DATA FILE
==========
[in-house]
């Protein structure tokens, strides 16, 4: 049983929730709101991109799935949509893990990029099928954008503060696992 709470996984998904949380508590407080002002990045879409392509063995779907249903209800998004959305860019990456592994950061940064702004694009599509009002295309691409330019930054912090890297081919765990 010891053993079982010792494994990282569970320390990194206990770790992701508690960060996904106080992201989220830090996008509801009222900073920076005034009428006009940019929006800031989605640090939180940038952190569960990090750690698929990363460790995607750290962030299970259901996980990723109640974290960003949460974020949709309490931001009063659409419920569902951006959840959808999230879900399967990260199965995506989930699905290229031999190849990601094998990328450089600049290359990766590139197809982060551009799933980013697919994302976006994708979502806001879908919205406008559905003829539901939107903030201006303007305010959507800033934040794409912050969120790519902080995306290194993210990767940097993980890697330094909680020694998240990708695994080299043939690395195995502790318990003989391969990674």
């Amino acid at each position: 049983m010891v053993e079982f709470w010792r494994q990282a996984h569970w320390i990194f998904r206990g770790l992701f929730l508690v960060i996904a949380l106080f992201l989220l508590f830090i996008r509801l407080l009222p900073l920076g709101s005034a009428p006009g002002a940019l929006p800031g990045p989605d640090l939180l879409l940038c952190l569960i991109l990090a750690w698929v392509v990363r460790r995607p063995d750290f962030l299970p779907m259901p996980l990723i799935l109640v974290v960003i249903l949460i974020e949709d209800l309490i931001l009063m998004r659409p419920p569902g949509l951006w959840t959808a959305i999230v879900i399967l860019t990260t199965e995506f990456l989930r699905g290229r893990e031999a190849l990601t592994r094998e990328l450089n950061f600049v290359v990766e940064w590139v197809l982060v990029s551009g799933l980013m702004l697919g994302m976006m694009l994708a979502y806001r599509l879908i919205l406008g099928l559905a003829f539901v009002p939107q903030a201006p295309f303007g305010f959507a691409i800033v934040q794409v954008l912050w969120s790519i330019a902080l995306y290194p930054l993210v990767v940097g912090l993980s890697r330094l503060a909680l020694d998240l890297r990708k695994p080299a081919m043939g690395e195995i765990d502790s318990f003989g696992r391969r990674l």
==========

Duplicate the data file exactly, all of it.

[in-house]
């Protein structure tokens, strides 16, 4: 049983929730709101991109799935949509893990990029099928954008503060696992 709470996984998904949380508590407080002002990045879409392509063995779907249903209800998004959305860019990456592994950061940064702004694009599509009002295309691409330019930054912090890297081919765990 010891053993079982010792494994990282569970320390990194206990770790992701508690960060996904106080992201989220830090996008509801009222900073920076005034009428006009940019929006800031989605640090939180940038952190569960990090750690698929990363460790995607750290962030299970259901996980990723109640974290960003949460974020949709309490931001009063659409419920569902951006959840959808999230879900399967990260199965995506989930699905290229031999190849990601094998990328450089600049290359990766590139197809982060551009799933980013697919994302976006994708979502806001879908919205406008559905003829539901939107903030201006303007305010959507800033934040794409912050969120790519902080995306290194993210990767940097993980890697330094909680020694998240990708695994080299043939690395195995502790318990003989391969990674």
């Amino acid at each position: 049983m010891v053993e079982f709470w010792r494994q990282a996984h569970w320390i990194f998904r206990g770790l992701f929730l508690v960060i996904a949380l106080f992201l989220l508590f830090i996008r509801l407080l009222p900073l920076g709101s005034a009428p006009g002002a940019l929006p800031g990045p989605d640090l939180l879409l940038c952190l569960i991109l990090a750690w698929v392509v990363r460790r995607p063995d750290f962030l299970p779907m259901p996980l990723i799935l109640v974290v960003i249903l949460i974020e949709d209800l309490i931001l009063m998004r659409p419920p569902g949509l951006w959840t959808a959305i999230v879900i399967l860019t990260t199965e995506f990456l989930r699905g290229r893990e031999a190849l990601t592994r094998e990328l450089n950061f600049v290359v990766e940064w590139v197809l982060v990029s551009g799933l980013m702004l697919g994302m976006m694009l994708a979502y806001r599509l879908i919205l406008g099928l559905a003829f539901v009002p939107q903030a201006p295309f303007g305010f959507a691409i800033v934040q794409v954008l912050w969120s790519i330019a902080l995306y290194p930054l993210v990767v940097g912090l993980s890697r330094l503060a909680l020694d998240l890297r990708k695994p080299a081919m043939g690395e195995i765990d502790s318990f003989g696992r391969r990674l």